Mechanical Project Engineer
Sam Graner is hoping you never notice all his hard work.
If all goes well, his efforts stay behind the scenes; his team doesn’t get much credit. That means everything was done right.
Designing heating and cooling systems is less flashy, less visible than some of the more noticeable pieces of any project. But that’s no testament to its importance, which you’ll truly understand only if something goes wrong.
And Sam ensures it doesn’t by putting design first. He considers design the most important aspect of a project: Good design minimizes risk and ensures the result is exactly what the client is looking for. It’s good engineering practice that meets codes and regulations while keeping within a budget and masterfully coordinating with the electrical, plumbing and structural engineers and architects.
Sam’s not in this for the credit. He’s not in it for time spent in the office, looking at lines on paper. It’s the field work – troubleshooting in a loud, hot mechanical room – that’s more his style. It helps him appreciate what he’s working on and allows for a better understanding of the system – and a better connection with the contractors installing his pieces. The hands-on experience allows him to better understand problems and how to manage them. Sam’s listening to the maintenance folks, the ones who have to live with the work for 30 years. If he can make them happy, make their jobs easier, he’s done his job.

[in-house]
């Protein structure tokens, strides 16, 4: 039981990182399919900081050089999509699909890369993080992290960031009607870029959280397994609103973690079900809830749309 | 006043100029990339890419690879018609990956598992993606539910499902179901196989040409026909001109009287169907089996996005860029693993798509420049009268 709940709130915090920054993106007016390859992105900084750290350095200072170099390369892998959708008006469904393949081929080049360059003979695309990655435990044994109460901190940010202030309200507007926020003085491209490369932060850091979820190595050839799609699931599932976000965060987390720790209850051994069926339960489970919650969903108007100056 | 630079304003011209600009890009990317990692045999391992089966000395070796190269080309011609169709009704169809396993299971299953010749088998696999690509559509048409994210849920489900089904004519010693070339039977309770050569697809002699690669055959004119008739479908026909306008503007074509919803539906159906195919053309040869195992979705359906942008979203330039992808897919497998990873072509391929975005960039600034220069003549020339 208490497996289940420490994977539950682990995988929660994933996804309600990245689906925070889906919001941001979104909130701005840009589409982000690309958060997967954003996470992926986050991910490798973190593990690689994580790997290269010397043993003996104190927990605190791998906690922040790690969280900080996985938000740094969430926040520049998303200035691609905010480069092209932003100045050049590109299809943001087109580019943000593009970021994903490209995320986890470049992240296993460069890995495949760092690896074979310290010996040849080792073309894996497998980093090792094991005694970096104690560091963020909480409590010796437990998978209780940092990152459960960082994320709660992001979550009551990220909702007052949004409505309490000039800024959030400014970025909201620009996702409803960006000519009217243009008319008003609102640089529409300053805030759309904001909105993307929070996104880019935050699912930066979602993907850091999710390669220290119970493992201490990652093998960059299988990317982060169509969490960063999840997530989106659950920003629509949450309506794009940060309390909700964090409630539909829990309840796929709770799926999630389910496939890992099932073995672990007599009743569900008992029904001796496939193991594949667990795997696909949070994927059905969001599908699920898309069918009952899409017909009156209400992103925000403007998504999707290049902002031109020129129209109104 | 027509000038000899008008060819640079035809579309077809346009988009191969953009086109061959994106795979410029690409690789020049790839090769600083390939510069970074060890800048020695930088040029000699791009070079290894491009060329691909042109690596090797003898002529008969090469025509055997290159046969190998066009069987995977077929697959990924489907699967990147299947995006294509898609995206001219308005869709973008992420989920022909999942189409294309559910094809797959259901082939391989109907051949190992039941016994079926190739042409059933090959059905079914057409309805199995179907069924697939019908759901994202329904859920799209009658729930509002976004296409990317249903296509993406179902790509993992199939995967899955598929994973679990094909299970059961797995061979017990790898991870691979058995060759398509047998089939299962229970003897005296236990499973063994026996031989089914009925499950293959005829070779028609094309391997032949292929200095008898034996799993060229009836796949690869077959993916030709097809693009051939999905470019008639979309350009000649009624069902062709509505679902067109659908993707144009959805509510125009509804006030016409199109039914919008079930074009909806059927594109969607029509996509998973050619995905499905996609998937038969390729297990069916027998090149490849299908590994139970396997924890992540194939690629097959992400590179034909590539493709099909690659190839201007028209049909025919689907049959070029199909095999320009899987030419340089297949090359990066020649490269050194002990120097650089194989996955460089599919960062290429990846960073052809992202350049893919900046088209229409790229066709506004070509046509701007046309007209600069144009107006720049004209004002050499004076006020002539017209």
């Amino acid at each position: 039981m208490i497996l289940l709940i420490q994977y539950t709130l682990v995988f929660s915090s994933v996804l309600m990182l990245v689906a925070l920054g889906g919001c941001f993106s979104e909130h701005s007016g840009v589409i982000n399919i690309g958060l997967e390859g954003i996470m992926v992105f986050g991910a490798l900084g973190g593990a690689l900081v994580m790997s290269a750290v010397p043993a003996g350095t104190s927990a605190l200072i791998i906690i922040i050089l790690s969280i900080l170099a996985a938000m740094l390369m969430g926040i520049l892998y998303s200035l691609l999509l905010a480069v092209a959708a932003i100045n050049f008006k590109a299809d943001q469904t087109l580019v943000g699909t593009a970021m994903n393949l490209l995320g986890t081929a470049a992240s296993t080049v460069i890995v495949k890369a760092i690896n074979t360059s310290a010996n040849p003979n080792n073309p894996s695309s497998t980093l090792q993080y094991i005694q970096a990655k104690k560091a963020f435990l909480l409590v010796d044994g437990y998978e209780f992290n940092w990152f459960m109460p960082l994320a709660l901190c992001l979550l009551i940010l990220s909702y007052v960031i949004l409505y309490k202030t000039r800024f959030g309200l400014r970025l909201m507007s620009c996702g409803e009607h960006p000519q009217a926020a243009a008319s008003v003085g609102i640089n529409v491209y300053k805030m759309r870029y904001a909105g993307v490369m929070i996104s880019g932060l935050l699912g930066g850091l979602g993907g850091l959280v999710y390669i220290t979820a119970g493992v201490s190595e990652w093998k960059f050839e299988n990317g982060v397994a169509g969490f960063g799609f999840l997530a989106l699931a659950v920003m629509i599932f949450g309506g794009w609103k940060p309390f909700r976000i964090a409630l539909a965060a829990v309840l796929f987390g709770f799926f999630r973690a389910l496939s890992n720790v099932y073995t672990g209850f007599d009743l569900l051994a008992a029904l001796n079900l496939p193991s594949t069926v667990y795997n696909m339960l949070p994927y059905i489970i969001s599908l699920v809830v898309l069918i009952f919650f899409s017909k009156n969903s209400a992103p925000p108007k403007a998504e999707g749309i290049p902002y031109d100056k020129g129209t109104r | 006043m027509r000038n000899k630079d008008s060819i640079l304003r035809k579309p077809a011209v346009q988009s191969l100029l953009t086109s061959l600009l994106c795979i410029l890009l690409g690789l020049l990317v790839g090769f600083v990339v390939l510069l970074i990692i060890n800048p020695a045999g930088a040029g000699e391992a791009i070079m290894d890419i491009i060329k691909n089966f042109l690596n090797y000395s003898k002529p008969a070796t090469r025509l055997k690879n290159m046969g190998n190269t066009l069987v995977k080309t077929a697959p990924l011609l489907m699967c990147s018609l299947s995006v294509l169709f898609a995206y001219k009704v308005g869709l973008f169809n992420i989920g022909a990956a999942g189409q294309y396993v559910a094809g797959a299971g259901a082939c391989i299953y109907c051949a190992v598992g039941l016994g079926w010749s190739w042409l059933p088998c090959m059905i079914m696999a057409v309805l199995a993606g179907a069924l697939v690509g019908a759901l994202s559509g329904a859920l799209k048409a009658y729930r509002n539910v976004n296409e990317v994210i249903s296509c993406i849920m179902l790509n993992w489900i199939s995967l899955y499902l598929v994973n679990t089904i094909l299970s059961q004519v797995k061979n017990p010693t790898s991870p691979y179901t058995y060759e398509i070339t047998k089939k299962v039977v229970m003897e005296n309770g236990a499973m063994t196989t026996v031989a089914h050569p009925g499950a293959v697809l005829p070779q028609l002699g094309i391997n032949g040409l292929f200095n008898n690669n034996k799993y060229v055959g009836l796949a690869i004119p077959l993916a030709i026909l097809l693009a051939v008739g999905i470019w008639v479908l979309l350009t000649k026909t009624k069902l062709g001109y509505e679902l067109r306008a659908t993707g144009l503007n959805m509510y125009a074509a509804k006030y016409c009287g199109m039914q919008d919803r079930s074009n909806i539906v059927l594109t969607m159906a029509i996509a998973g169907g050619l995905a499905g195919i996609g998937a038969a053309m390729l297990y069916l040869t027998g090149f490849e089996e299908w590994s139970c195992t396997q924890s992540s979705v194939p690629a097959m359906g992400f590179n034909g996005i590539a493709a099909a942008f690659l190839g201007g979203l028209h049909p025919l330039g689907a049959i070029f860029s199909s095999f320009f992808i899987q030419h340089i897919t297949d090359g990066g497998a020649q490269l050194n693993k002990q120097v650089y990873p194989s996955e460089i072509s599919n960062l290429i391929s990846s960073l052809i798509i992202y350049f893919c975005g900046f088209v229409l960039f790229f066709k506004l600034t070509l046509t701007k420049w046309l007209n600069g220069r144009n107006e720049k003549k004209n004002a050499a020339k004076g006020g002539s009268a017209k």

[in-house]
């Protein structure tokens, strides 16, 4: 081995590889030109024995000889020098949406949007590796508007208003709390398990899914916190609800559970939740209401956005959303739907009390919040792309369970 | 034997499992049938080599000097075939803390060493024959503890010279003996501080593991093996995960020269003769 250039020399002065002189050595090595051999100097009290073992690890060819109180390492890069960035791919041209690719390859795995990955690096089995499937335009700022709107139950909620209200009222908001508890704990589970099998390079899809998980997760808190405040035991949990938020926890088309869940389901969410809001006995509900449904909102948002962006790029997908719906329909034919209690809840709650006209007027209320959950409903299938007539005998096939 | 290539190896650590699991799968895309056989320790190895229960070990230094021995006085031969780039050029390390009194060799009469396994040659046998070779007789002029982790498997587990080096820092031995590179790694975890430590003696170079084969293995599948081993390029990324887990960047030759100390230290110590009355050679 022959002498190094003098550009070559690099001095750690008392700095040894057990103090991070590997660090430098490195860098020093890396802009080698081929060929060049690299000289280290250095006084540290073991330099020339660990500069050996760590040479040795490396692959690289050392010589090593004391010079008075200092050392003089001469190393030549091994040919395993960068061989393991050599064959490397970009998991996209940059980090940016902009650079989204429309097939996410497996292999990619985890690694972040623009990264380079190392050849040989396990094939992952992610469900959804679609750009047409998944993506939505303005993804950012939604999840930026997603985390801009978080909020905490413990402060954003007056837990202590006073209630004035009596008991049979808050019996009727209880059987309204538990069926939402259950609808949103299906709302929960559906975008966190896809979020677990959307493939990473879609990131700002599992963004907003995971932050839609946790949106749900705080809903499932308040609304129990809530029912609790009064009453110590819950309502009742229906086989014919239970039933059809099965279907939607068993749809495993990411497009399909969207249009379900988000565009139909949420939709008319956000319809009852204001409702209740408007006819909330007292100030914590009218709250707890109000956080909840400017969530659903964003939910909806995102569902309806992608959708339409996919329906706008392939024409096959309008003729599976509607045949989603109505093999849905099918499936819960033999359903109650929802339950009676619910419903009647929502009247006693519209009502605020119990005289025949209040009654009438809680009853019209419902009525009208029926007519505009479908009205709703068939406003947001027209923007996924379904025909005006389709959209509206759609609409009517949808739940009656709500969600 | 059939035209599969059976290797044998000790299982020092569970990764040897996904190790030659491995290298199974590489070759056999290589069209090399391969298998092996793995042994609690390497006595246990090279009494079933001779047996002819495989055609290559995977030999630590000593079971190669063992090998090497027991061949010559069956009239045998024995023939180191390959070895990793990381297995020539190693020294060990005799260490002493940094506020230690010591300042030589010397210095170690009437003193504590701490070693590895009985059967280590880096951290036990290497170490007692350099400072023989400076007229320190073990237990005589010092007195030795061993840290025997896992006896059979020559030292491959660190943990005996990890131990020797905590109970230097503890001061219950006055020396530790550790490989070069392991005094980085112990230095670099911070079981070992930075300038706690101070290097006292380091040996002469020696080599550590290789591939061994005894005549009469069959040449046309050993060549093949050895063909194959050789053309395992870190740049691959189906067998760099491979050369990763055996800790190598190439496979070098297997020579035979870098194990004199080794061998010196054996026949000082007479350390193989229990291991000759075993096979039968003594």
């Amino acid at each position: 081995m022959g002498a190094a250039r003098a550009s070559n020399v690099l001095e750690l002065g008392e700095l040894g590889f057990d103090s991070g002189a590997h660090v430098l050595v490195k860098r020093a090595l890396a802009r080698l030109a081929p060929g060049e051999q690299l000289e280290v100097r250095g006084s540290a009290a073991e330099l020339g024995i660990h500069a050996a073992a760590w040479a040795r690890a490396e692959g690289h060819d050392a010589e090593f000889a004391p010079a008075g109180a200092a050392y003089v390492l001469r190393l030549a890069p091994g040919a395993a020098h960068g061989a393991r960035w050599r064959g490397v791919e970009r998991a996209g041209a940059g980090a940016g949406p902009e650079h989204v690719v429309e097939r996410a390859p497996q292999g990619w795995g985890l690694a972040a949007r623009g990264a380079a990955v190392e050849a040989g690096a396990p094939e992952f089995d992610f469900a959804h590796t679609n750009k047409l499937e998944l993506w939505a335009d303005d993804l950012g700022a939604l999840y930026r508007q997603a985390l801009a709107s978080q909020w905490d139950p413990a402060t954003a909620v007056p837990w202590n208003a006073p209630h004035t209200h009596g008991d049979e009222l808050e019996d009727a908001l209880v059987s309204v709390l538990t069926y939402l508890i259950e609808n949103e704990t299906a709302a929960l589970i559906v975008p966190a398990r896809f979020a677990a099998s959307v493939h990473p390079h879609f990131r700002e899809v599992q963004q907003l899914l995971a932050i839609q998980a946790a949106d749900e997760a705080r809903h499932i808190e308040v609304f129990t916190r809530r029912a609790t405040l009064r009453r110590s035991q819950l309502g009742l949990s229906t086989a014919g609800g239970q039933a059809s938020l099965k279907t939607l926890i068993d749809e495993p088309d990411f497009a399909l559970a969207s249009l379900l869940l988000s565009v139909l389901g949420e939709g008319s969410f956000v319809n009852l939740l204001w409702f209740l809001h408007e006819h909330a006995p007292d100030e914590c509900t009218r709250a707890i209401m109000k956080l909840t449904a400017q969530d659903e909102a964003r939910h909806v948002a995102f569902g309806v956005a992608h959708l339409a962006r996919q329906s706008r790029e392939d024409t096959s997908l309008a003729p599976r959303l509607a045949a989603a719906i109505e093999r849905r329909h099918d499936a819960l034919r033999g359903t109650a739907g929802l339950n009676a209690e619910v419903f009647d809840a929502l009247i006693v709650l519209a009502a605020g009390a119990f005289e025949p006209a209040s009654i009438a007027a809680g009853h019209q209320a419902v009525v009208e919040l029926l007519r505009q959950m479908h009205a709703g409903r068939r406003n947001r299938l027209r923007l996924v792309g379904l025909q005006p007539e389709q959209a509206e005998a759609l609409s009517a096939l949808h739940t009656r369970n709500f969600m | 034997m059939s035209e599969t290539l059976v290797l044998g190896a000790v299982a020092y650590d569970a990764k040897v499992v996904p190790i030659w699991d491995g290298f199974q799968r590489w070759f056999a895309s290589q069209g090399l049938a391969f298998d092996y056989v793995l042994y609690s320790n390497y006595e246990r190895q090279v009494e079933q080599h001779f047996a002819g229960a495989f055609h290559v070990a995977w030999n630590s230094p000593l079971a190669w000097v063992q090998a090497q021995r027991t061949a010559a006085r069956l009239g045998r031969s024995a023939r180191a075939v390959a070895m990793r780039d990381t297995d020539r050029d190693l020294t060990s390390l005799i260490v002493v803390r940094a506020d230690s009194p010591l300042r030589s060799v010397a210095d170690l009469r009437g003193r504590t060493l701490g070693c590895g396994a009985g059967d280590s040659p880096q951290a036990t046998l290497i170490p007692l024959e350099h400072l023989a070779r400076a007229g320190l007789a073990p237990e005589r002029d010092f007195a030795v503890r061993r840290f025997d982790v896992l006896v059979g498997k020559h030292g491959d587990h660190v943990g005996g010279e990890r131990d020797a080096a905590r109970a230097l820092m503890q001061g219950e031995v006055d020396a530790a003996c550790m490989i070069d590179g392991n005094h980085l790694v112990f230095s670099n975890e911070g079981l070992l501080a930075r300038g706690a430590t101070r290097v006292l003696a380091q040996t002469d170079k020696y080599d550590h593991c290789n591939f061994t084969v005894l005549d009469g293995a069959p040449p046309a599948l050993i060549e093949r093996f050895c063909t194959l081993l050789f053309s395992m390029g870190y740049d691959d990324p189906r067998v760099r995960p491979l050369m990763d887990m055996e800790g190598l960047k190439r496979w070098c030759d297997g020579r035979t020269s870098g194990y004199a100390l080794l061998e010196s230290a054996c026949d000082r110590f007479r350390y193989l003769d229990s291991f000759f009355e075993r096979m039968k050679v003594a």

Ideally, no one notices or cares about his work because it’s been done so well. A bit of a thankless job, but one that he takes great pride in.
Education & Affiliations
Bachelor of Science, Mechanical Engineering, University of Wisconsin – Madison
Registered Professional Engineer –Wisconsin
American Society of Heating, Refrigeration, and Air Conditioning (ASHRAE)
Qualified Commissioning Process Provider (QCxP)
Sam has been a part of the Somerville team since 2017